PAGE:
The End of Temperance Dare by Wendy Webb
They gave her the bed by the window, the one closest to the toy box. That was something, at least. But the very fact that she was there at all, away from home, away from her father, her sisters, her dolls, terrified the girl. Other children were there; she wasn't the only one. But this did little to soothe her.
Father didn't tell her he was leaving her here, that she'd be staying. She thought they were on an outing together, just the two of them, something rare and wonderful. But it wasn't an outing. He had brought her here to leave her in this place, with all of these sick and dying people. She'd clutched his hand as they walked through the foyer to the doctor's office, past patients with sunken eyes and ashen skin, their robes hanging loosely around them, living skeletons who had been nearly consumed by their illnesses. She watched as one man coughed into a handkerchief, staining it bright red with blood. She turned her face toward her father's trousers, not wanting to see any more. Death lived within these walls; she could feel it hanging in the air, as tangible as the fog outside.
'Something wicked this way comes...' - that phrase pretty much describes this book. I've read another book by Wendy Webb, The Fate of Mercy Alban, but it's been several years. What I can recall about it was Gothic leaning toward horror. The End of Temperance Dare is much the same. Eleanor Harper is hired to replace the director of Cliffside Manor, an artist and writer's retreat, upon Miss Penny's retirement. Soon after, Miss Penny is dead and Eleanor has to figure out what comes next for Cliffside, with very little preparation.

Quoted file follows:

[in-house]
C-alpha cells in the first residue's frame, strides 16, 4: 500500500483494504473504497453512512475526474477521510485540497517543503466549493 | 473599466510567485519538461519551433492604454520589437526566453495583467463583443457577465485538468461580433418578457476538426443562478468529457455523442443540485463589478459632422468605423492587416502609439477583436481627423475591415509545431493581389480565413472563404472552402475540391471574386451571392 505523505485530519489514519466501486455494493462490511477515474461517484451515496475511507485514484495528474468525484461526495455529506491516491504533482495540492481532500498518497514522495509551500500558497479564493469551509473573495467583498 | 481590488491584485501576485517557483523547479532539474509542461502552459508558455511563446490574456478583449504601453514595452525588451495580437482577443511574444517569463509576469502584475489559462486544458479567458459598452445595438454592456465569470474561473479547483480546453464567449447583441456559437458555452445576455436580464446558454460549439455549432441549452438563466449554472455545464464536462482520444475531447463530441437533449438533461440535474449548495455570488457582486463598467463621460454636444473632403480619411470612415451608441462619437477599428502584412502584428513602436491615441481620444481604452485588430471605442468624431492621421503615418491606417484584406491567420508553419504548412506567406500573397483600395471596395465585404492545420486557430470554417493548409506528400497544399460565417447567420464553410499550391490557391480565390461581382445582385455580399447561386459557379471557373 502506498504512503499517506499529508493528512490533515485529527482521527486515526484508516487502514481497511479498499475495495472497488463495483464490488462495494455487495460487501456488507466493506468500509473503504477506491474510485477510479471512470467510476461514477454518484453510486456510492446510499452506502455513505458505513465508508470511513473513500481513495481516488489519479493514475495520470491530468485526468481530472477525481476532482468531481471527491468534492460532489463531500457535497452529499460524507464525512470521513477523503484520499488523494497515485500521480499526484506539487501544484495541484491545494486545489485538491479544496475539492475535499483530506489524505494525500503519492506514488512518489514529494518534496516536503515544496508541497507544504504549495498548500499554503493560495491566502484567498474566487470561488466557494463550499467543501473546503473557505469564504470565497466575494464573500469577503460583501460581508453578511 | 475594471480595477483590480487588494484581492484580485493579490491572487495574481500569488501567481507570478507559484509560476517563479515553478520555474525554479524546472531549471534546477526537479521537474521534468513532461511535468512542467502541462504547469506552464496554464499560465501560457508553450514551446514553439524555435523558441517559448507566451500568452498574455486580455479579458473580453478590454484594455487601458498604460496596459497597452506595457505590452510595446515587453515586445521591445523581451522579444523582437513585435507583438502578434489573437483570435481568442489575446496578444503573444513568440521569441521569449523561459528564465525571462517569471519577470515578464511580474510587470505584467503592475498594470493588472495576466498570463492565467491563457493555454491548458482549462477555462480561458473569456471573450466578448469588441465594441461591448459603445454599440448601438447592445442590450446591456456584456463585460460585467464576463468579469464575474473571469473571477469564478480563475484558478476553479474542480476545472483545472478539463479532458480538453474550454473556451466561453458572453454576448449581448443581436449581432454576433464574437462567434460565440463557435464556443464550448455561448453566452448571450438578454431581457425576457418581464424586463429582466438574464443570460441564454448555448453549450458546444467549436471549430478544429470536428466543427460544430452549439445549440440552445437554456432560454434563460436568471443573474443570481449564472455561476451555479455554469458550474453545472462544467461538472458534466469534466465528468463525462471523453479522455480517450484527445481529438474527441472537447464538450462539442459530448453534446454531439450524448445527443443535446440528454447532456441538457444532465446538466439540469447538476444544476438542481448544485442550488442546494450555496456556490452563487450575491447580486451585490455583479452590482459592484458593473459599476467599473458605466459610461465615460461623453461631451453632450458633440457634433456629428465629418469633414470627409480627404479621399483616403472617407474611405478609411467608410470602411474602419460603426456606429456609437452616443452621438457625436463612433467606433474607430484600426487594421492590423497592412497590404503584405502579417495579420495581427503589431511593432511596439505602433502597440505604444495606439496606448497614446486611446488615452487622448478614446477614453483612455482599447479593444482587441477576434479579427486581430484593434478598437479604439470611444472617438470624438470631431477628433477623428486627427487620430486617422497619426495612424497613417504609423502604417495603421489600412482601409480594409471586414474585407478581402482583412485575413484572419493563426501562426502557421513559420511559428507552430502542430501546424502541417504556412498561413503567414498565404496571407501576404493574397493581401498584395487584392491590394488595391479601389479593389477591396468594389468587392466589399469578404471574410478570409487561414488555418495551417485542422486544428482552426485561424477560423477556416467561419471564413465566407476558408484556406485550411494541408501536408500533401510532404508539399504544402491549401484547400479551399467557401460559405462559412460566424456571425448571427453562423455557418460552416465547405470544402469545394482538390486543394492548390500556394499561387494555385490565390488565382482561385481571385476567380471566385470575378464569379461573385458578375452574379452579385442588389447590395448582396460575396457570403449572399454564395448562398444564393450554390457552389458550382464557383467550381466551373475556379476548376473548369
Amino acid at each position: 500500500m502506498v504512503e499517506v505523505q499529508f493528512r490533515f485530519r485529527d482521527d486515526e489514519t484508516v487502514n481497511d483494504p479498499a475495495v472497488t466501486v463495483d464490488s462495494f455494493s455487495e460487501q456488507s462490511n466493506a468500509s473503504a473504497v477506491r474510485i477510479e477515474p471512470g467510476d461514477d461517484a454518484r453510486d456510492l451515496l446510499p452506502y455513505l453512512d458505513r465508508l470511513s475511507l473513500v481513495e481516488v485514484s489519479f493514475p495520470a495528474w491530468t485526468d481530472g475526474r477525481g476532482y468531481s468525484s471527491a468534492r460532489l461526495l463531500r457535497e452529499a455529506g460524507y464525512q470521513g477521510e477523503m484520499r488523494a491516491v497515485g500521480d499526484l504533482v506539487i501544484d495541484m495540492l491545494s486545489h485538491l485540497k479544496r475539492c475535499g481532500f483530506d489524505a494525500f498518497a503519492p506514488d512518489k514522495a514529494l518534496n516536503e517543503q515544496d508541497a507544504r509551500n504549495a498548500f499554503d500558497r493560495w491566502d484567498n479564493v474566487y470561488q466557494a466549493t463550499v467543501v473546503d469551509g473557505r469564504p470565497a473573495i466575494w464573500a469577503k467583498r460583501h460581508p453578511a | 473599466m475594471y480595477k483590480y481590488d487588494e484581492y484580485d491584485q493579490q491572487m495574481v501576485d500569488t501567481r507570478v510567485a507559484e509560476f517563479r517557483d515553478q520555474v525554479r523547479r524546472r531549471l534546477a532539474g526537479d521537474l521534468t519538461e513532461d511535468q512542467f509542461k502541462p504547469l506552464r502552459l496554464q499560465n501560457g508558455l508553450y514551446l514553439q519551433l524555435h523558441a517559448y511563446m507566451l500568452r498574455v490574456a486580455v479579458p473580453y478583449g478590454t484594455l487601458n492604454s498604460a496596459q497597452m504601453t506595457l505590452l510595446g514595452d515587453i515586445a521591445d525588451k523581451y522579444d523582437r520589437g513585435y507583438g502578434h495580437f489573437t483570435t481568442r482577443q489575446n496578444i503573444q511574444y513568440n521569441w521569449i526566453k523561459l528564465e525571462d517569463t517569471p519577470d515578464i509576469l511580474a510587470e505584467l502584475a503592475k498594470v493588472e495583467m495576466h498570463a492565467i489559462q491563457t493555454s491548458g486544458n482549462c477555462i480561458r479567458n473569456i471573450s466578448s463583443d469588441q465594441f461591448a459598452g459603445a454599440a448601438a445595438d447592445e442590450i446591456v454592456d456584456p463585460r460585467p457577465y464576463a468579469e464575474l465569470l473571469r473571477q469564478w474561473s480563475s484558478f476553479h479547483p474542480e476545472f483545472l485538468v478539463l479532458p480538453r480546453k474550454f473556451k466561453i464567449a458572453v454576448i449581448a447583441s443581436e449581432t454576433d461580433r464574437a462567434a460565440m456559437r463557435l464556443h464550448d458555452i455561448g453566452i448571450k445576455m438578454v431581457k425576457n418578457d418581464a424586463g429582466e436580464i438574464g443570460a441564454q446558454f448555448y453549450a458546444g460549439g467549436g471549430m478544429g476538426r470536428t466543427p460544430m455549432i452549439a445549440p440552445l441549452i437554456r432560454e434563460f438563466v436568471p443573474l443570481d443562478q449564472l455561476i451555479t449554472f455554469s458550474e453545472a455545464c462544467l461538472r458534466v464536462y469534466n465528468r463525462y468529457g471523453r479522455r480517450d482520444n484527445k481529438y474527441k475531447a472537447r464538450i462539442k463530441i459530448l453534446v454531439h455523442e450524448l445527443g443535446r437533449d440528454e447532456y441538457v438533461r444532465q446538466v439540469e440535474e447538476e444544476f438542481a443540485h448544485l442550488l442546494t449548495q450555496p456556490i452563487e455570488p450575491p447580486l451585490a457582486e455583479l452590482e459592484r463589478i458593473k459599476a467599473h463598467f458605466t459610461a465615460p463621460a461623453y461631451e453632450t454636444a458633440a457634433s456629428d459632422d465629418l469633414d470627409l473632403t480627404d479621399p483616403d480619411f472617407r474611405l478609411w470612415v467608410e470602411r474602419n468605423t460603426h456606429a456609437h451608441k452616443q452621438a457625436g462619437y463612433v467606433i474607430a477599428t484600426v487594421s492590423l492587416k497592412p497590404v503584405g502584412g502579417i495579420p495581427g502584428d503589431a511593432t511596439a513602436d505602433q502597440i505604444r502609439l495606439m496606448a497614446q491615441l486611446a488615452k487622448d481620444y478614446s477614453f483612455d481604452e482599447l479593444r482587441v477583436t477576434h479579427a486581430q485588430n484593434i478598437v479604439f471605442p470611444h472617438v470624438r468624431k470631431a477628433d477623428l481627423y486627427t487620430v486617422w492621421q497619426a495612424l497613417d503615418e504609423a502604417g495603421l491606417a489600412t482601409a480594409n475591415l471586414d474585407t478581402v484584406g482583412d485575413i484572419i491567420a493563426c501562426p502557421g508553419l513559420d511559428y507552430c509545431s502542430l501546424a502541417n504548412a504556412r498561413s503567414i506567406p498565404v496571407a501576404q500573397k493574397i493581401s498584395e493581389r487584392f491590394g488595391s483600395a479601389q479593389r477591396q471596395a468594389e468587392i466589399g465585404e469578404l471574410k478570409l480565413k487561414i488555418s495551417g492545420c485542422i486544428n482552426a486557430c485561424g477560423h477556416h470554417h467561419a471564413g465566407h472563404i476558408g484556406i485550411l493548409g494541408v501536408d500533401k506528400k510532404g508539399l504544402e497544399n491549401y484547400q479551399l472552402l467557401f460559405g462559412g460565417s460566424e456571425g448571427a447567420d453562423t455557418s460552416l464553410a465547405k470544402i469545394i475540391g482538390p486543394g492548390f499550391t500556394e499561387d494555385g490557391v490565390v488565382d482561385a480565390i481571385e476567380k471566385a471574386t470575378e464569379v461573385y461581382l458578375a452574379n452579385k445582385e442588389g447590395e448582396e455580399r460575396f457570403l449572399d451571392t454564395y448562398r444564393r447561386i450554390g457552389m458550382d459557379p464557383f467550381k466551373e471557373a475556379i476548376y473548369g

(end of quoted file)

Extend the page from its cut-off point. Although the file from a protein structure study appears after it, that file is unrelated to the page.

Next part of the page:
Wendy Webb provides the reader with a beautiful lakeside setting, an elegant old house (though it did have a former life as a TB sanatorium - rather creepy), an unprepared 'new head of staff' (who by the way is a little clueless in my book for a seasoned investigative reporter), and the 'fellows' - people who were accepted into the artist/writer program for a month of solitude and peace. Hmmm....not so much peace. I did like the tale. And I listened to it on audio, narrated by Xe Sands. It had a few eye-rolling moments, but I decided to go with them and remember I was reading a Gothic/horror book. It reminded me a bit of some of the stories told by Jennifer McMahon and it also brought to mind a Stephen King TV mini-series, Rose Red. That might give you an inkling about Wendy Webb's way of telling a story. I'll be thinking about reading her backlist and watching for what comes next for her. I like a good ghostly scare.
When Eleanor Harper becomes the director of a renowned artists’ retreat, she knows nothing of Cliffside Manor’s dark past as a tuberculosis sanatorium, a “waiting room for death.” After years of covering murder and violence as a crime reporter, Eleanor hopes that being around artists and writers in this new job will be a peaceful retreat for her as much as for them.
But from her first fog-filled moments on the manor’s grounds, Eleanor is seized by a sense of impending doom and realizes there’s more to the institution than its reputation of being a haven for creativity. After the arrival of the new fellows―including the intriguing, handsome photographer Richard Banks―she begins to suspect that her predecessor chose the group with a dangerous purpose in mind. As the chilling mysteries of Cliffside Manor unravel and the eerie sins of the past are exposed, Eleanor must fight to save the fellows—and herself—from sinister forces.